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Sunday, July 29, 2012

A Big Bite of Summer


Summer cooking in Provence does not leave a lot of room for free will. Exceptional ingredients come in tidal waves; no sooner have you finished gorging yourself on cherries in June than it's all melon, all the time.


My favorite of the recent culinary tsunamis are the zucchini flowers. Beautiful, delicate, with a surprisingly intense flavor, they are often simply fried and served as "beignets". I prefer to stuff them - goat cheese and fresh mint from our garden, beef with wild rice, tomato and feta, "brousse de brebis" (our local ricotta) and green olive tapenade.


I like to serve them before the meal. A teaser, really. There is something about biting into a flower that surprises, then delights, my guests. They are so good right out of the oven that this food blogger actually forgot to take a picture of the finished product. My husband, who hasn't eaten hot food in three years, can tell you how rare that is...

Wishing you a big bite of summer!

Zucchini Flowers Stuffed with Goat Cheese and Fresh Mint

Like so many of the best French dishes, this recipe highlights one or two exceptional seasonal ingredients with a minimum of fuss.

3 oz. fresh goat cheese
1 egg
2 tablespoons fresh mint, finely chopped
1/2 teaspoon fennel seed
Salt, pepper to taste
Extra virgin olive oil

Heat your oven to 350F (180C).

Lightly beat the egg, crumble in the goat cheese, and mash together with a fork. And mint, fennel seeds and salt and pepper to taste. Stuff the flowers (don't rinse them first, but be sure to check for ants hiding inside!). Twist to close.

In a large casserole dish, pour in a small amount of olive oil. Roll each flower in the oil until lightly coated. Bake for 15-20 minutes until lightly browned and fragrant.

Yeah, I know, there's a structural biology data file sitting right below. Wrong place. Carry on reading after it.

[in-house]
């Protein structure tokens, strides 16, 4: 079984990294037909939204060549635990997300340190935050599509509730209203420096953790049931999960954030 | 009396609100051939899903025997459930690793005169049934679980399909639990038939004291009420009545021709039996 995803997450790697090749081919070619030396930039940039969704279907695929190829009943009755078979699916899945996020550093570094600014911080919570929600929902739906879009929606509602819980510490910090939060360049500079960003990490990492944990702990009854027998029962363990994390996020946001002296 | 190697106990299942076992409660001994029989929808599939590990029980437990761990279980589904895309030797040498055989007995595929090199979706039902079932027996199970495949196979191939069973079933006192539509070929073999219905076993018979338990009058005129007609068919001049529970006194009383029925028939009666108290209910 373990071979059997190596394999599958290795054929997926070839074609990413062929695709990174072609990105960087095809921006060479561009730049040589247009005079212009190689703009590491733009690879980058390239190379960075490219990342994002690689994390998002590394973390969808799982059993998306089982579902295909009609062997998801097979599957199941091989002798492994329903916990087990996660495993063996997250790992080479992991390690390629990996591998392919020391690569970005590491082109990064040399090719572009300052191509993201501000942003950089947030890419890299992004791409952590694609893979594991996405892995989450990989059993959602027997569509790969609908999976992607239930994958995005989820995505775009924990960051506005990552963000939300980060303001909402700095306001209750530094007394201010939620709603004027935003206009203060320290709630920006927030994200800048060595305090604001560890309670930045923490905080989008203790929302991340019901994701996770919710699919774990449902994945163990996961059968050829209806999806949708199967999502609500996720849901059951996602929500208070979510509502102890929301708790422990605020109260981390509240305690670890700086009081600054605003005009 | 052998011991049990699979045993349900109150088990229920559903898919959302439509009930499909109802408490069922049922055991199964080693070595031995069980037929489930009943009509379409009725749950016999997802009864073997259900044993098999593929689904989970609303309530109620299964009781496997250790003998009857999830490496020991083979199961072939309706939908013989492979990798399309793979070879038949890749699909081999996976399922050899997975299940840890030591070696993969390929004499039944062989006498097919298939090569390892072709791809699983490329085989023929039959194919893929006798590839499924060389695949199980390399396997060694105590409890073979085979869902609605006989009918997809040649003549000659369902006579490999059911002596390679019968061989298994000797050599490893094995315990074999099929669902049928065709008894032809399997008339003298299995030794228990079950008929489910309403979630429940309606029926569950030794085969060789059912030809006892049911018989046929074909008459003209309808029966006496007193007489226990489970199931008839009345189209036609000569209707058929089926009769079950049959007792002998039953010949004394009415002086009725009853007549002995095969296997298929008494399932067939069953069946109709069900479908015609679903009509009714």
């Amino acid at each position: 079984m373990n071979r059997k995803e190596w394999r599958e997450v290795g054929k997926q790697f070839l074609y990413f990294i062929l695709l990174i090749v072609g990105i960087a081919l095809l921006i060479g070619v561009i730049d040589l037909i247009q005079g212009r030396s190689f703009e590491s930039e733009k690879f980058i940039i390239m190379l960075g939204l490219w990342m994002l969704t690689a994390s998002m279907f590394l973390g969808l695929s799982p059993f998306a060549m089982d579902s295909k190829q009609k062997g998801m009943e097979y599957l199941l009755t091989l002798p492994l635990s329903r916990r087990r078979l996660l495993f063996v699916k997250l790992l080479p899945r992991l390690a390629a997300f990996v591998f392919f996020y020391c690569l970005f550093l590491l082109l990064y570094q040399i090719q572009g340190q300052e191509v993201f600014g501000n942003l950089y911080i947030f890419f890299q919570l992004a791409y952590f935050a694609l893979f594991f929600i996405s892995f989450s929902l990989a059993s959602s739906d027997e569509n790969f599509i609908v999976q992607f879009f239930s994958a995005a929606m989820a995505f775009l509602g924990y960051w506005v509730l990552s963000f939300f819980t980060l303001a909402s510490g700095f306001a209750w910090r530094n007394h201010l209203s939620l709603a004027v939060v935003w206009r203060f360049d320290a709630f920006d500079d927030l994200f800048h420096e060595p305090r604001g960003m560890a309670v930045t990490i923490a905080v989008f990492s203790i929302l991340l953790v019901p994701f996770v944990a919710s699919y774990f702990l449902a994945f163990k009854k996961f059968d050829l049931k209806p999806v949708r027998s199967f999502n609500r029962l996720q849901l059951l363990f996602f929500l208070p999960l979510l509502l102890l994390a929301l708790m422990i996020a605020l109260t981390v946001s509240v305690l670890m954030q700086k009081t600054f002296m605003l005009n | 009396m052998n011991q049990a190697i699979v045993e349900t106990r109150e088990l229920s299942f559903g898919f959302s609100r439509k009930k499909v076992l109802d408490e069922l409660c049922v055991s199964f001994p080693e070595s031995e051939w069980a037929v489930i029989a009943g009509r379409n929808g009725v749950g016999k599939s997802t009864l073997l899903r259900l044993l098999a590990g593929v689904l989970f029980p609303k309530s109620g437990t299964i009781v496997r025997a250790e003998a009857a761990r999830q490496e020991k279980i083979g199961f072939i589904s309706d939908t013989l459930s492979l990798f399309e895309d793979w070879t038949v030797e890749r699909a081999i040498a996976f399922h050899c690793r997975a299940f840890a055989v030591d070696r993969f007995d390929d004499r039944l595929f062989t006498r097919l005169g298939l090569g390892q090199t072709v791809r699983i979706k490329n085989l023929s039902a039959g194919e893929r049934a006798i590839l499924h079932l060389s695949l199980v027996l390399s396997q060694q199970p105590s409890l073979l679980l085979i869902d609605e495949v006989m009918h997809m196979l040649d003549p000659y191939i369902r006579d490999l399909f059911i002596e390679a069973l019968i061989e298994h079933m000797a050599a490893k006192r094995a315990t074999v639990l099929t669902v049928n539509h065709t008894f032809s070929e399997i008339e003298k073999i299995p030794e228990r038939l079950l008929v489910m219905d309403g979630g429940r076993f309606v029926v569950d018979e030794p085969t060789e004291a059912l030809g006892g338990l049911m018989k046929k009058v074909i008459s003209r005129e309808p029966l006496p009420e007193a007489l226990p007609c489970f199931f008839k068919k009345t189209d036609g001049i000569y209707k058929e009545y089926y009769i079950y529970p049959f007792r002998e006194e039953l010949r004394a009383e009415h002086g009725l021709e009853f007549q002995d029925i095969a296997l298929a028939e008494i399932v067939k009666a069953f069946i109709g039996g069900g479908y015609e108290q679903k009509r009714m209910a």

Serves 2 as an appetizer, 4 as an amuse bouche.

Tip: You'll probably find zucchini flowers at your local farmer's market - unfortunately, they are too delicate for the supermarket.

9 comments:

  1. If you have a minute, could you tell more about frying them 'like beignets?' I recently sautéed them with onions and summer squash, but am interested in what you do.

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  2. I stuff and then dip in a tempura batter and fry. We grow a lot of zucchini plants since its the blossoms we savour so much and each person gets at least six for a meal since we are vegetarian as well.

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  3. These are more common in the south but we can sometimes get them in the markets here in Burgundy. I've had them deep-fried in Nice but otherwise never knew what to do with them. Now I will try this for sure. The fennel seed is an interesting addition. It seems like an under-used spice, it has a great flavor.

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  4. I don't know why I never thought to bake them instead of frying (which I don't like to do), Thanks again for another great hint. Stuffed Z. flower are one of my favorites, love your recipe.

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  5. I just finished your wonderful book. I am a New Yorker and got to visit Paris a few years ago and fell in love with it. I had a question. I want to ask if piment d'Espelette is the same as smoked paprika here? I haven't found anything with that name here. The dish sounds so yummy. When the heat lessens here, I plan to work my way through a lot of the recipes. Thank you.

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  6. Hi Winnie - Here's the link I found. It's says you can use hot paprika as a substitute.Bon appetit!

    http://www.bonappetit.com/tipstools/ingredients/2009/09/piment_d_espelette

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  7. I found zucchini blossoms at the market today and immediately thought of you! Followed your recipe, but my goat-cheese/egg mixture looked kind of runny/smooth... more like something I would "pour" into the cup of the flower, not "stuff" into it. Is that typical or is it a function of our American goat cheese/ size of our eggs? Still tasted good though! The kids even ate some!

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  8. As soon as I read this recipe I made it for my family...every single person loved it and that is very rare in our house. Thank you.

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  9. How many flowers does this stuffing fill?

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